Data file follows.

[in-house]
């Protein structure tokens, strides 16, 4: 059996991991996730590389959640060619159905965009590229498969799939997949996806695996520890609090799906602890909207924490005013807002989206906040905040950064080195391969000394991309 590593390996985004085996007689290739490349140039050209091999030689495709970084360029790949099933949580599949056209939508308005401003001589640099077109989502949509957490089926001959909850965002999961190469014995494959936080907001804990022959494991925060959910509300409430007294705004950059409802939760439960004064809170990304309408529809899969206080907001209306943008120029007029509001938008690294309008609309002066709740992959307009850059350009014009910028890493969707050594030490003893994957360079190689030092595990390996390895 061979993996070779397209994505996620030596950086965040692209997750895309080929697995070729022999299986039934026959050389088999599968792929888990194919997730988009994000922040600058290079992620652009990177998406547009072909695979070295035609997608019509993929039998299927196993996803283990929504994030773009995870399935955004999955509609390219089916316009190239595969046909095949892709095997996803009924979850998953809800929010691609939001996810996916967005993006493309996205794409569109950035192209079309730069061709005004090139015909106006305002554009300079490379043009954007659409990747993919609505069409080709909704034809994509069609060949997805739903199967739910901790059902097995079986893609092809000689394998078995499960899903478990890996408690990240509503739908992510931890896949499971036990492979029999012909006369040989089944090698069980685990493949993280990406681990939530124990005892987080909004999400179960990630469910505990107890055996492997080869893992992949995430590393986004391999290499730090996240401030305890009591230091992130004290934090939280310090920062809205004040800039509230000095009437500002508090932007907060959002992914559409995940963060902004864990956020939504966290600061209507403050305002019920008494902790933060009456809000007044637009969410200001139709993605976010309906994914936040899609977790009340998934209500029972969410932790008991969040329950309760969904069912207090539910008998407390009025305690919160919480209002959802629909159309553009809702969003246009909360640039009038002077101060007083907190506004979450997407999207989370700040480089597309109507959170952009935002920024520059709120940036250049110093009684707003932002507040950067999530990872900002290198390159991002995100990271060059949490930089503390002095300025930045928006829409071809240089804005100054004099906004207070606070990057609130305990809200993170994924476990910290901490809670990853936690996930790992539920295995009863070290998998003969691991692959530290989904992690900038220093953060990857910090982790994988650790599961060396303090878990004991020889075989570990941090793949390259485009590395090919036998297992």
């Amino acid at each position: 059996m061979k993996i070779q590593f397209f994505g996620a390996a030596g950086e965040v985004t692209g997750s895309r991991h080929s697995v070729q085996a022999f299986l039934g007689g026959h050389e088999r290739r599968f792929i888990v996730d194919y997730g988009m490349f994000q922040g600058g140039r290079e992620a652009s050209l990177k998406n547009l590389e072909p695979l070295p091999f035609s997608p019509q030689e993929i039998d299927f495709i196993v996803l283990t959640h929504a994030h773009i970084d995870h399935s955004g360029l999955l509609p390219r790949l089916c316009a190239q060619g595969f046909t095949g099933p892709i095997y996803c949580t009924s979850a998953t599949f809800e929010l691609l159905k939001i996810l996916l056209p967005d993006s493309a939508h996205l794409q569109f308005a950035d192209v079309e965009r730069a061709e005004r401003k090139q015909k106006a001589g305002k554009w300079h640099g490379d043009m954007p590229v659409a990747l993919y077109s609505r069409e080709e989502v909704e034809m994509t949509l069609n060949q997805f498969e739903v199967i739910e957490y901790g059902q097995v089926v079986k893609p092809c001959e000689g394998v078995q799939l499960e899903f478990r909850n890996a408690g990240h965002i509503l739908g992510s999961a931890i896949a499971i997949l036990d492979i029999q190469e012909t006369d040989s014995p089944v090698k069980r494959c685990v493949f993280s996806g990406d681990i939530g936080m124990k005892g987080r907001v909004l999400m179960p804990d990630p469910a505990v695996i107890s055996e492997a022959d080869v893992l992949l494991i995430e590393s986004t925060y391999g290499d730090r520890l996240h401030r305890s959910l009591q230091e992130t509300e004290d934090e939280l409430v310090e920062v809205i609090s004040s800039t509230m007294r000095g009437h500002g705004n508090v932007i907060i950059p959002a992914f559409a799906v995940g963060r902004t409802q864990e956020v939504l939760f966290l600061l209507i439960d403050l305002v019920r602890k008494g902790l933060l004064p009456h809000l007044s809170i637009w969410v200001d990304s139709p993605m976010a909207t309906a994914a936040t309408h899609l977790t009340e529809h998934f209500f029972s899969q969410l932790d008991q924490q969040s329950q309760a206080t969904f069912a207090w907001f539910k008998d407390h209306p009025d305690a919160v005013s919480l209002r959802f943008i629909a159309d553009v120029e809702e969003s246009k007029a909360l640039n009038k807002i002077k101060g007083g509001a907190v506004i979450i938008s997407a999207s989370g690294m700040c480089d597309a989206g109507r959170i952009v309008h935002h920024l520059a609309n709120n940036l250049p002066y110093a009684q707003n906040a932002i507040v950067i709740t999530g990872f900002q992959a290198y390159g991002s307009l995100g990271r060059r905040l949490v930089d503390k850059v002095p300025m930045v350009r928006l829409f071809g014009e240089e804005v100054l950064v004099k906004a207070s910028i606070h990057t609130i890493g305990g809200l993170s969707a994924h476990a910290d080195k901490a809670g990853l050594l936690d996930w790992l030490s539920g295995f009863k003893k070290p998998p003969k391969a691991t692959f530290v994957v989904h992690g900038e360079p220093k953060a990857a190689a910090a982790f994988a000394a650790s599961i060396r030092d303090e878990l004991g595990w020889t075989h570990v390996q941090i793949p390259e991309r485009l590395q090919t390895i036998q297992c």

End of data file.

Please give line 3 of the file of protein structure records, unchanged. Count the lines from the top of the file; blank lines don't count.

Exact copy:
């Amino acid at each position: 059996m061979k993996i070779q590593f397209f994505g996620a390996a030596g950086e965040v985004t692209g997750s895309r991991h080929s697995v070729q085996a022999f299986l039934g007689g026959h050389e088999r290739r599968f792929i888990v996730d194919y997730g988009m490349f994000q922040g600058g140039r290079e992620a652009s050209l990177k998406n547009l590389e072909p695979l070295p091999f035609s997608p019509q030689e993929i039998d299927f495709i196993v996803l283990t959640h929504a994030h773009i970084d995870h399935s955004g360029l999955l509609p390219r790949l089916c316009a190239q060619g595969f046909t095949g099933p892709i095997y996803c949580t009924s979850a998953t599949f809800e929010l691609l159905k939001i996810l996916l056209p967005d993006s493309a939508h996205l794409q569109f308005a950035d192209v079309e965009r730069a061709e005004r401003k090139q015909k106006a001589g305002k554009w300079h640099g490379d043009m954007p590229v659409a990747l993919y077109s609505r069409e080709e989502v909704e034809m994509t949509l069609n060949q997805f498969e739903v199967i739910e957490y901790g059902q097995v089926v079986k893609p092809c001959e000689g394998v078995q799939l499960e899903f478990r909850n890996a408690g990240h965002i509503l739908g992510s999961a931890i896949a499971i997949l036990d492979i029999q190469e012909t006369d040989s014995p089944v090698k069980r494959c685990v493949f993280s996806g990406d681990i939530g936080m124990k005892g987080r907001v909004l999400m179960p804990d990630p469910a505990v695996i107890s055996e492997a022959d080869v893992l992949l494991i995430e590393s986004t925060y391999g290499d730090r520890l996240h401030r305890s959910l009591q230091e992130t509300e004290d934090e939280l409430v310090e920062v809205i609090s004040s800039t509230m007294r000095g009437h500002g705004n508090v932007i907060i950059p959002a992914f559409a799906v995940g963060r902004t409802q864990e956020v939504l939760f966290l600061l209507i439960d403050l305002v019920r602890k008494g902790l933060l004064p009456h809000l007044s809170i637009w969410v200001d990304s139709p993605m976010a909207t309906a994914a936040t309408h899609l977790t009340e529809h998934f209500f029972s899969q969410l932790d008991q924490q969040s329950q309760a206080t969904f069912a207090w907001f539910k008998d407390h209306p009025d305690a919160v005013s919480l209002r959802f943008i629909a159309d553009v120029e809702e969003s246009k007029a909360l640039n009038k807002i002077k101060g007083g509001a907190v506004i979450i938008s997407a999207s989370g690294m700040c480089d597309a989206g109507r959170i952009v309008h935002h920024l520059a609309n709120n940036l250049p002066y110093a009684q707003n906040a932002i507040v950067i709740t999530g990872f900002q992959a290198y390159g991002s307009l995100g990271r060059r905040l949490v930089d503390k850059v002095p300025m930045v350009r928006l829409f071809g014009e240089e804005v100054l950064v004099k906004a207070s910028i606070h990057t609130i890493g305990g809200l993170s969707a994924h476990a910290d080195k901490a809670g990853l050594l936690d996930w790992l030490s539920g295995f009863k003893k070290p998998p003969k391969a691991t692959f530290v994957v989904h992690g900038e360079p220093k953060a990857a190689a910090a982790f994988a000394a650790s599961i060396r030092d303090e878990l004991g595990w020889t075989h570990v390996q941090i793949p390259e991309r485009l590395q090919t390895i036998q297992c």